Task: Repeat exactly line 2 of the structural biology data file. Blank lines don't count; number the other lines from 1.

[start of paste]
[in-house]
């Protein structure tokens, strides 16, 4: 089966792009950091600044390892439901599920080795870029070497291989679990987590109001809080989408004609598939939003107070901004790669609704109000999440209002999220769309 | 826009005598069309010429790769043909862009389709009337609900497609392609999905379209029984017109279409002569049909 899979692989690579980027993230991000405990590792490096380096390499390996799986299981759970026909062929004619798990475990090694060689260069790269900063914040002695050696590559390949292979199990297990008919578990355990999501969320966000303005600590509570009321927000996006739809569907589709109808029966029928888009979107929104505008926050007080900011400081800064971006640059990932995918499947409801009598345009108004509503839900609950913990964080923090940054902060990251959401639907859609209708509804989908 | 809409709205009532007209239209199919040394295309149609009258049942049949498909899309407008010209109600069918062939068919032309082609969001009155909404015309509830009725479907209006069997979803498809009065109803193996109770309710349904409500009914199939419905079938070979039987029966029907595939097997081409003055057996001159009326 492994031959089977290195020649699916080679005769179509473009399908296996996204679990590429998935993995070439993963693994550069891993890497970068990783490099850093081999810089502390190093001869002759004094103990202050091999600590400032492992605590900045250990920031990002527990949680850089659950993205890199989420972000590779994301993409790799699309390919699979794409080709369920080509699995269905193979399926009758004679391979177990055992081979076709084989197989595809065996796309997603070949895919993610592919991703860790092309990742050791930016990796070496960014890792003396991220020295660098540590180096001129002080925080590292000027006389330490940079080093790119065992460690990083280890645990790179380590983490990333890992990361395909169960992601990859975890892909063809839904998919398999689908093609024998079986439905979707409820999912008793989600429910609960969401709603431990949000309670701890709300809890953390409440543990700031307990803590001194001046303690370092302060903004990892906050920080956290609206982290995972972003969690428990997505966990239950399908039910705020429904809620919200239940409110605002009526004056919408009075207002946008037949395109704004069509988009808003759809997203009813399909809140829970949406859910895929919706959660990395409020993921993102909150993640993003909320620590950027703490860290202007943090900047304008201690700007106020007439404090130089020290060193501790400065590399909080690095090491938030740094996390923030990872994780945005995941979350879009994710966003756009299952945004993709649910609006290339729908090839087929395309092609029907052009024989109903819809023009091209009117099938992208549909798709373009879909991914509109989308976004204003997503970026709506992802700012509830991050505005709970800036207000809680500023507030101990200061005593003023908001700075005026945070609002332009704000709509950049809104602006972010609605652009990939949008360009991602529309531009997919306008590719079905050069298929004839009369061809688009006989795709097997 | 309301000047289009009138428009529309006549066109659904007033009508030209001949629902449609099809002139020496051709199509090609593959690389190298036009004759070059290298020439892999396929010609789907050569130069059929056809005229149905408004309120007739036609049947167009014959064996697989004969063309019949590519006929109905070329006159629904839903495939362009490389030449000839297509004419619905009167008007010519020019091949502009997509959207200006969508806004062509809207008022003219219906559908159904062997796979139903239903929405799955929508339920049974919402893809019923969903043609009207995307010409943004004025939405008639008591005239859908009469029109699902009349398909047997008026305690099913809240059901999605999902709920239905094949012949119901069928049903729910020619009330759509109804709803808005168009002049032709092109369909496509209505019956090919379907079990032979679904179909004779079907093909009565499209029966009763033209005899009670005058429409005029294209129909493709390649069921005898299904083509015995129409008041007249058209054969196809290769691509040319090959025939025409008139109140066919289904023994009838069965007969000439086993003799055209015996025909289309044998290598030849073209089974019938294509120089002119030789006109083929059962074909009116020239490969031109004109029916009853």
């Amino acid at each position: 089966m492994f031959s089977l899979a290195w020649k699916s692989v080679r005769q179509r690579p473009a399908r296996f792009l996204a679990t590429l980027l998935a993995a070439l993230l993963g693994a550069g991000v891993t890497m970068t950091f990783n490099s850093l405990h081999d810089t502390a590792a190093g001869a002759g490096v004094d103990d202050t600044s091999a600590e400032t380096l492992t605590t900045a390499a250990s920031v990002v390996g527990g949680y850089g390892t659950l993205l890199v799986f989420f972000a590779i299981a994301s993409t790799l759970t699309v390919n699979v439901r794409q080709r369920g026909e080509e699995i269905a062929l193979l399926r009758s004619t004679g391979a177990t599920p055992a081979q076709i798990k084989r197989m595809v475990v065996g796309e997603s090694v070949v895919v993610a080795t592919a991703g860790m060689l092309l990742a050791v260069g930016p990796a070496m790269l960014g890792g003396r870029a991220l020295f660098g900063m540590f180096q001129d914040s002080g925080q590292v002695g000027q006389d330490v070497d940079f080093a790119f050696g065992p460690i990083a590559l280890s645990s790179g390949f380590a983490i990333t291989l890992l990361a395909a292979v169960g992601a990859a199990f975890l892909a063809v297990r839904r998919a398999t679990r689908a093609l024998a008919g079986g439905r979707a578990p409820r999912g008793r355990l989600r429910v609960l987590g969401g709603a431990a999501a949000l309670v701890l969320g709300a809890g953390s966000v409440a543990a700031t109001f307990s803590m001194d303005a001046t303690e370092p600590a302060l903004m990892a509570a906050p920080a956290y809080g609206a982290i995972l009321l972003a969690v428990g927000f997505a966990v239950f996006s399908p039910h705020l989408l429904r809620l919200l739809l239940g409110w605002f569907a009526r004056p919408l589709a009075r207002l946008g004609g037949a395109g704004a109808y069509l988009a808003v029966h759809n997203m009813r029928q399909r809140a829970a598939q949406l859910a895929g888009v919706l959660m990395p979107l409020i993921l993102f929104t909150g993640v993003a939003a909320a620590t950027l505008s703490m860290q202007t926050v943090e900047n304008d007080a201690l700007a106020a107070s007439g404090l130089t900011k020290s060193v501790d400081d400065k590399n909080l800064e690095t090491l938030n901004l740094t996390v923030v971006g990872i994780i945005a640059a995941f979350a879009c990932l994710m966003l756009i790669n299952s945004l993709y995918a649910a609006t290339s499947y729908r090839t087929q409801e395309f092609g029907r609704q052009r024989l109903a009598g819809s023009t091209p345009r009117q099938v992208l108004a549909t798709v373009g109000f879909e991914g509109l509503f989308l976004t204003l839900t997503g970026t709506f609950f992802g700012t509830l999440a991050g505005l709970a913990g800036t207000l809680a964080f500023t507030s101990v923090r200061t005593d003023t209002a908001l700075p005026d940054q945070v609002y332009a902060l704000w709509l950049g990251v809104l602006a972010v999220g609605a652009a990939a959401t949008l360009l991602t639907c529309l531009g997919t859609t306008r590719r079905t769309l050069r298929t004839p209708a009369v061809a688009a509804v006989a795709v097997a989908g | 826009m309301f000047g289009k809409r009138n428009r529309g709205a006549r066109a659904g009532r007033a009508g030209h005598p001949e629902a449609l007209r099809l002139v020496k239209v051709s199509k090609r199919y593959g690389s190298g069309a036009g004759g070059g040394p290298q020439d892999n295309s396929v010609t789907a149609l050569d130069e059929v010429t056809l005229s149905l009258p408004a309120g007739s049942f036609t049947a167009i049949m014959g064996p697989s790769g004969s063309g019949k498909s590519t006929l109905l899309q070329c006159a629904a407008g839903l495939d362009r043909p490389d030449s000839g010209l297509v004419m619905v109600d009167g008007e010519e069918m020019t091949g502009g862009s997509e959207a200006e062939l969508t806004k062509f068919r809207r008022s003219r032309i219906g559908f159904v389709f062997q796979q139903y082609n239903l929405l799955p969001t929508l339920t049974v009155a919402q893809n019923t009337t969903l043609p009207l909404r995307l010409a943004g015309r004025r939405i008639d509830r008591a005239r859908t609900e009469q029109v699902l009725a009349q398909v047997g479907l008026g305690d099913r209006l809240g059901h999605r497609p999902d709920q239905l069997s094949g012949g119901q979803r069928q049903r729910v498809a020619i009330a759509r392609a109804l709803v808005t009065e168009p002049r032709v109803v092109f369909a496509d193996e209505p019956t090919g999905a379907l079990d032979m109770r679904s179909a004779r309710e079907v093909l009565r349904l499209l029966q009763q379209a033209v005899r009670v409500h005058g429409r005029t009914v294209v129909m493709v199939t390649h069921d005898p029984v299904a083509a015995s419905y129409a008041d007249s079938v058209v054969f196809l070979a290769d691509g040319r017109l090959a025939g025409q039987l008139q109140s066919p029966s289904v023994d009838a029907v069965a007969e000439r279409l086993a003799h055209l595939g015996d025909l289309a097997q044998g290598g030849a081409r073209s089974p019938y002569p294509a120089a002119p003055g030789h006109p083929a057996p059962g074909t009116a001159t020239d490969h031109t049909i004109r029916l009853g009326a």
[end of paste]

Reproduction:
């Protein structure tokens, strides 16, 4: 089966792009950091600044390892439901599920080795870029070497291989679990987590109001809080989408004609598939939003107070901004790669609704109000999440209002999220769309 | 826009005598069309010429790769043909862009389709009337609900497609392609999905379209029984017109279409002569049909 899979692989690579980027993230991000405990590792490096380096390499390996799986299981759970026909062929004619798990475990090694060689260069790269900063914040002695050696590559390949292979199990297990008919578990355990999501969320966000303005600590509570009321927000996006739809569907589709109808029966029928888009979107929104505008926050007080900011400081800064971006640059990932995918499947409801009598345009108004509503839900609950913990964080923090940054902060990251959401639907859609209708509804989908 | 809409709205009532007209239209199919040394295309149609009258049942049949498909899309407008010209109600069918062939068919032309082609969001009155909404015309509830009725479907209006069997979803498809009065109803193996109770309710349904409500009914199939419905079938070979039987029966029907595939097997081409003055057996001159009326 492994031959089977290195020649699916080679005769179509473009399908296996996204679990590429998935993995070439993963693994550069891993890497970068990783490099850093081999810089502390190093001869002759004094103990202050091999600590400032492992605590900045250990920031990002527990949680850089659950993205890199989420972000590779994301993409790799699309390919699979794409080709369920080509699995269905193979399926009758004679391979177990055992081979076709084989197989595809065996796309997603070949895919993610592919991703860790092309990742050791930016990796070496960014890792003396991220020295660098540590180096001129002080925080590292000027006389330490940079080093790119065992460690990083280890645990790179380590983490990333890992990361395909169960992601990859975890892909063809839904998919398999689908093609024998079986439905979707409820999912008793989600429910609960969401709603431990949000309670701890709300809890953390409440543990700031307990803590001194001046303690370092302060903004990892906050920080956290609206982290995972972003969690428990997505966990239950399908039910705020429904809620919200239940409110605002009526004056919408009075207002946008037949395109704004069509988009808003759809997203009813399909809140829970949406859910895929919706959660990395409020993921993102909150993640993003909320620590950027703490860290202007943090900047304008201690700007106020007439404090130089020290060193501790400065590399909080690095090491938030740094996390923030990872994780945005995941979350879009994710966003756009299952945004993709649910609006290339729908090839087929395309092609029907052009024989109903819809023009091209009117099938992208549909798709373009879909991914509109989308976004204003997503970026709506992802700012509830991050505005709970800036207000809680500023507030101990200061005593003023908001700075005026945070609002332009704000709509950049809104602006972010609605652009990939949008360009991602529309531009997919306008590719079905050069298929004839009369061809688009006989795709097997 | 309301000047289009009138428009529309006549066109659904007033009508030209001949629902449609099809002139020496051709199509090609593959690389190298036009004759070059290298020439892999396929010609789907050569130069059929056809005229149905408004309120007739036609049947167009014959064996697989004969063309019949590519006929109905070329006159629904839903495939362009490389030449000839297509004419619905009167008007010519020019091949502009997509959207200006969508806004062509809207008022003219219906559908159904062997796979139903239903929405799955929508339920049974919402893809019923969903043609009207995307010409943004004025939405008639008591005239859908009469029109699902009349398909047997008026305690099913809240059901999605999902709920239905094949012949119901069928049903729910020619009330759509109804709803808005168009002049032709092109369909496509209505019956090919379907079990032979679904179909004779079907093909009565499209029966009763033209005899009670005058429409005029294209129909493709390649069921005898299904083509015995129409008041007249058209054969196809290769691509040319090959025939025409008139109140066919289904023994009838069965007969000439086993003799055209015996025909289309044998290598030849073209089974019938294509120089002119030789006109083929059962074909009116020239490969031109004109029916009853």